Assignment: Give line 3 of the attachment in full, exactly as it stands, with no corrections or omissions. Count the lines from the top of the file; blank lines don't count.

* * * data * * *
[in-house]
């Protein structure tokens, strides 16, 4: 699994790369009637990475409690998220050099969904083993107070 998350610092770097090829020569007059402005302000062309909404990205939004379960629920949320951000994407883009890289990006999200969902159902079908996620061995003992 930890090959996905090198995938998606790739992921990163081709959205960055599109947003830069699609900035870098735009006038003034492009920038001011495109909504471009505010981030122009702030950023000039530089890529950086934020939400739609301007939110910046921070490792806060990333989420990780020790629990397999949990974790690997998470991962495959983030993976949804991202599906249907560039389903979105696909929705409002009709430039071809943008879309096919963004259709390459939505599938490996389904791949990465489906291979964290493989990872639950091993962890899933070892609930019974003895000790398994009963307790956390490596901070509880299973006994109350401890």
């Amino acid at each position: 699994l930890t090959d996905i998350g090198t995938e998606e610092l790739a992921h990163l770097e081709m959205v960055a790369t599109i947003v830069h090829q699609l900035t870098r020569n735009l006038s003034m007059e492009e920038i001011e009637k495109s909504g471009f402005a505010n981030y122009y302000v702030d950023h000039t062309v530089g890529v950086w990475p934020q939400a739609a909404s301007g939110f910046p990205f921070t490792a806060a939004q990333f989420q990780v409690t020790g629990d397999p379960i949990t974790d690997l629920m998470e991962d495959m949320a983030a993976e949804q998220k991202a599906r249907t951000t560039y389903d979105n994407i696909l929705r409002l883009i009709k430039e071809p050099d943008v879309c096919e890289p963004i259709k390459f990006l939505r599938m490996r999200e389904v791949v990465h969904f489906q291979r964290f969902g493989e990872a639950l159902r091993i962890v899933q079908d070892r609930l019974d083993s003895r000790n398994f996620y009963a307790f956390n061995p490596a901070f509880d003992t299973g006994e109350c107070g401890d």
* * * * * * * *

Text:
């Amino acid at each position: 699994l930890t090959d996905i998350g090198t995938e998606e610092l790739a992921h990163l770097e081709m959205v960055a790369t599109i947003v830069h090829q699609l900035t870098r020569n735009l006038s003034m007059e492009e920038i001011e009637k495109s909504g471009f402005a505010n981030y122009y302000v702030d950023h000039t062309v530089g890529v950086w990475p934020q939400a739609a909404s301007g939110f910046p990205f921070t490792a806060a939004q990333f989420q990780v409690t020790g629990d397999p379960i949990t974790d690997l629920m998470e991962d495959m949320a983030a993976e949804q998220k991202a599906r249907t951000t560039y389903d979105n994407i696909l929705r409002l883009i009709k430039e071809p050099d943008v879309c096919e890289p963004i259709k390459f990006l939505r599938m490996r999200e389904v791949v990465h969904f489906q291979r964290f969902g493989e990872a639950l159902r091993i962890v899933q079908d070892r609930l019974d083993s003895r000790n398994f996620y009963a307790f956390n061995p490596a901070f509880d003992t299973g006994e109350c107070g401890d």